Some believe that the most important factor that helped the Free Officers to start their movement and carry out a military coup against King Farouk is the popular anger that was prevailing in the Egyptian street at the time, which was translated by masses of the Egyptian people in demonstrations in schools, universities, factories, squares and streets.
Although others argue that the Free Officers were behind fabrication of some events that took place at that time with the aim of creating a state of boredom and anger against the monarchy, however, the fact is that the Free Officers clearly believed that street demonstrations and presence of citizens in squares was a key factor for the success of their movement.
Second: the July 3, 2013 coup
On 25 January 2011, Egypt witnessed one of the most important waves of popular revolutions that have taken place in its modern and contemporary history, where masses of the Egyptian people took to the streets and squares in large numbers in most governorates. However, the Egyptian army used these demonstrations to overthrow former President Mohamed Hosni Mubarak and achieve objectives of the military institution, specifically faltering Mubarak’s quest to bequeath Egypt’s rule to his son, Gamal Mubarak.
The military institution, from the early moments of the outbreak of the Egyptian revolution on January 25, 2011, moved according to a deliberate robust plan to achieve repositioning and taking control of the country in the end.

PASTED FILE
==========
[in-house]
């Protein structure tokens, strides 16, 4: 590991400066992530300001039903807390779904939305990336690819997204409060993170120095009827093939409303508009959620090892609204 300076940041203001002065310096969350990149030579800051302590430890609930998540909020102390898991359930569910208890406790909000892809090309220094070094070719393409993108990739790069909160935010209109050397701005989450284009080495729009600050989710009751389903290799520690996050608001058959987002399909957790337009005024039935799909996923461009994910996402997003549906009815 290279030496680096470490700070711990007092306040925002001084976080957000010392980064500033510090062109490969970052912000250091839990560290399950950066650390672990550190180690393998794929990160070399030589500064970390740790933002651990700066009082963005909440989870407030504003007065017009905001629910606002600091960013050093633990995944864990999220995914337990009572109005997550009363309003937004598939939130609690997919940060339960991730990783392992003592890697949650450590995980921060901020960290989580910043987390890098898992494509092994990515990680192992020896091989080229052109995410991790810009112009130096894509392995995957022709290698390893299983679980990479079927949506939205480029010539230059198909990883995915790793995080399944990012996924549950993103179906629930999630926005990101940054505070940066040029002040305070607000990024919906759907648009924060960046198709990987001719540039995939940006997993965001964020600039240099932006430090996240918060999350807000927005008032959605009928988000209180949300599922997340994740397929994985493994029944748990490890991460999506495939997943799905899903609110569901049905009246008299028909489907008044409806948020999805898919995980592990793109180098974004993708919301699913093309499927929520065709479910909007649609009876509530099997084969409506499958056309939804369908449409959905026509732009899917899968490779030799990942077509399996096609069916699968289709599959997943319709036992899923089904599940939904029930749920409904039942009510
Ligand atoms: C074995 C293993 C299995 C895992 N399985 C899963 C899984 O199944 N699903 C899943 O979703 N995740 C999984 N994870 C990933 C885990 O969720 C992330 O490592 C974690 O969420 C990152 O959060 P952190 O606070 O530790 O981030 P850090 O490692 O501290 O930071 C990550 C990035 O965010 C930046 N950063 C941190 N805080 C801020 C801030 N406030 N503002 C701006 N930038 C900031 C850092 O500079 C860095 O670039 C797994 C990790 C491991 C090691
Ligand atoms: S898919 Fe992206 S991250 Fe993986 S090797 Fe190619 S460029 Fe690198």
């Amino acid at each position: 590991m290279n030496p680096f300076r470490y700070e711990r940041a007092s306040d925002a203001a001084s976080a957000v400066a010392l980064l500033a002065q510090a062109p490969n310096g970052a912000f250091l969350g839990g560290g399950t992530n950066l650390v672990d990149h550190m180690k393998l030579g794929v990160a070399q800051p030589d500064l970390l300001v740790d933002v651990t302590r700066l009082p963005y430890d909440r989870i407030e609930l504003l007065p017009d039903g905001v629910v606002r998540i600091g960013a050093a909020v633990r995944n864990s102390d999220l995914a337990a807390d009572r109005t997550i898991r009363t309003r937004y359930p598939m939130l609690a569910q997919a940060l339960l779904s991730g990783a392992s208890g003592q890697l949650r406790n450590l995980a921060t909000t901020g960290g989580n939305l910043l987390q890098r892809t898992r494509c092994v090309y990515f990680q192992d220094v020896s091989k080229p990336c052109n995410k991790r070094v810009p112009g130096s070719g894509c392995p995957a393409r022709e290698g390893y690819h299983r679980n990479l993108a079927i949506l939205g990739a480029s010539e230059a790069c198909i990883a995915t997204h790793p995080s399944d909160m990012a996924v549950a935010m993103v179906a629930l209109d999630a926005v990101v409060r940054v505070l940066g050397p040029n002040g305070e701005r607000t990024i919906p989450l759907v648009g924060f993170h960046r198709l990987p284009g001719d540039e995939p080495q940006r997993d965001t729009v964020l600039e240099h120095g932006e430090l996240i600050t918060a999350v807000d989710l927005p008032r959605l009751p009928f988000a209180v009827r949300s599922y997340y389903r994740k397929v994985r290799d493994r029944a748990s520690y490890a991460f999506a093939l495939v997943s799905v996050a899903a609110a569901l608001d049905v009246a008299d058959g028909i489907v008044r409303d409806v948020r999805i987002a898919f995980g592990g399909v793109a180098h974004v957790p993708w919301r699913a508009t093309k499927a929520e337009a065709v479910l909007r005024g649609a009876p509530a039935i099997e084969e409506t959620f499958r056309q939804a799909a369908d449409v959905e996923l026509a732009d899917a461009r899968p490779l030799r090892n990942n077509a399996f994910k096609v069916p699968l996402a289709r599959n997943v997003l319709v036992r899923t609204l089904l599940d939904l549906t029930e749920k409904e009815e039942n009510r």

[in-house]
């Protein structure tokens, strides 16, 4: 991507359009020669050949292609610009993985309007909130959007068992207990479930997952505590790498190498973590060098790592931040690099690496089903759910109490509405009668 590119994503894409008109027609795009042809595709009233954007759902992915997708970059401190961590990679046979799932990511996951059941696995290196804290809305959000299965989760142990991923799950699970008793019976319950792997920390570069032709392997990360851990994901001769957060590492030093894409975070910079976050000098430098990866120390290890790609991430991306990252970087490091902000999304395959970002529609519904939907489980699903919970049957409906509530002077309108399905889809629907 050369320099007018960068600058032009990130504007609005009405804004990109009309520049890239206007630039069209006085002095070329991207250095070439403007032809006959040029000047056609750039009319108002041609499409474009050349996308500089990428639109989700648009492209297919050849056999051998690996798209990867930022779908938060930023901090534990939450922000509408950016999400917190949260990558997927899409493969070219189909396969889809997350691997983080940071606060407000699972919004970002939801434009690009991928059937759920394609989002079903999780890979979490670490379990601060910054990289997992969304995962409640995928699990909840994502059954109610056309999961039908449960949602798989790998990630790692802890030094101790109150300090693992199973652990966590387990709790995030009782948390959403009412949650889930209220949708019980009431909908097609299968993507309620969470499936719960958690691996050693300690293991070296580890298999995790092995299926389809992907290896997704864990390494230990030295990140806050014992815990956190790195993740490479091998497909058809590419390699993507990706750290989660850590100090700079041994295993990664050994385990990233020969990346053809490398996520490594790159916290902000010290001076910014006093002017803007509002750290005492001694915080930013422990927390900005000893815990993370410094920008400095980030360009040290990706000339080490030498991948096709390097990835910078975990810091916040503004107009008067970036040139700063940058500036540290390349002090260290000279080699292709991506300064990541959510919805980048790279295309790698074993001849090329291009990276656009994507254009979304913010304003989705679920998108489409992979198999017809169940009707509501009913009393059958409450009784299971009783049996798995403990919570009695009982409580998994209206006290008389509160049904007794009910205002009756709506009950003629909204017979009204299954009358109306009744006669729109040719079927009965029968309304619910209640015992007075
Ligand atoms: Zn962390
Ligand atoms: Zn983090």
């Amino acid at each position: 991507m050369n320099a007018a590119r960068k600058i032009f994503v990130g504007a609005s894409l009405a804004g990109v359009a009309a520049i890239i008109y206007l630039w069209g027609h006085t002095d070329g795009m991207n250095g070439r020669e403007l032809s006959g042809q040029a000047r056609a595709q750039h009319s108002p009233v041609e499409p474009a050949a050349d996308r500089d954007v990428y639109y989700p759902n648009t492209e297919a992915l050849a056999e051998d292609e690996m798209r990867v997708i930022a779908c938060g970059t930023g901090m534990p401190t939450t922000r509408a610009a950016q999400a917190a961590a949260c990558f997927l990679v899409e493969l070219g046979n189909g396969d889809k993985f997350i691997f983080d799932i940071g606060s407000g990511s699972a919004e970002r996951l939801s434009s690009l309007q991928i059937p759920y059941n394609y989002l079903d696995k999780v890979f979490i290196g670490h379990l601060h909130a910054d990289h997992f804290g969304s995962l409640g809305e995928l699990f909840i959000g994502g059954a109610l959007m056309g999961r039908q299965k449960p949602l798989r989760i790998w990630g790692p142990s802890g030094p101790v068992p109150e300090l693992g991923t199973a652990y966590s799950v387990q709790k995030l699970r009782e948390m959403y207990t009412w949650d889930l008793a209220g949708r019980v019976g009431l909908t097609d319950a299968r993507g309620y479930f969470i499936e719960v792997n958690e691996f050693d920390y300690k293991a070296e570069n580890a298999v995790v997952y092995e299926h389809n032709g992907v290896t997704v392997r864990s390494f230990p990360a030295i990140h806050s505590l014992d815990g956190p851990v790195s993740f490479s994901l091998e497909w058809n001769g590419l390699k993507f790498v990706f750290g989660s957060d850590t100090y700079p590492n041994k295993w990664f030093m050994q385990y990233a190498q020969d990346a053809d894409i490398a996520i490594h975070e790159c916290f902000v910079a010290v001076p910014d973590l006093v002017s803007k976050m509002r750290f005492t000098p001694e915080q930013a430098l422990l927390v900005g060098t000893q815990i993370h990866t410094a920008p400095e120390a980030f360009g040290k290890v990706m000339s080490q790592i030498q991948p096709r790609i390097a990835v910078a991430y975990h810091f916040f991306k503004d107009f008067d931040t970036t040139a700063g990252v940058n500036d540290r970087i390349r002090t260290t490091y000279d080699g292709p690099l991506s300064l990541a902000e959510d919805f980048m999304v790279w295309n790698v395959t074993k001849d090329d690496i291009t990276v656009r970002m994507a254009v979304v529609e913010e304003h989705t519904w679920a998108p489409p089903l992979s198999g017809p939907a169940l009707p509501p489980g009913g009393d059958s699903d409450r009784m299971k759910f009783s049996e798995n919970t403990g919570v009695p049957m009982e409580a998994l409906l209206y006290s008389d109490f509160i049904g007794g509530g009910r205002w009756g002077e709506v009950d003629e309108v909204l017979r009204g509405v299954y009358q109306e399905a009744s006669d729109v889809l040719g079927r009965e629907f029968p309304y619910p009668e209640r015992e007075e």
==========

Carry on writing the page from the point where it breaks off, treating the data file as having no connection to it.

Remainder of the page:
First, the army exerted pressure on Mubarak to relinquish power – thwarting the transfer of power to his son Gamal. Then, they worked to break up the revolutionary forces immediately after the military junta headed by Field Marshal Mohamed Hussein Tantawi, took over on February 11, 2011 – starting from holding a referendum on constitutional amendments in March 2011, through the parliamentary elections of the People’s Assembly and the Shura Council at the end of 2011, up to the presidential election in May-June 2012.
According to some observers, there are some important points that had a clear impact on determining the army’s attitude towards the Egyptian January revolution, most notably:
– The army realized that the protests were not directed against the military in the first place, especially as it had not been one of the Mubarak regime’s tools for suppressing the people or the opposition, despite being the protector of the regime,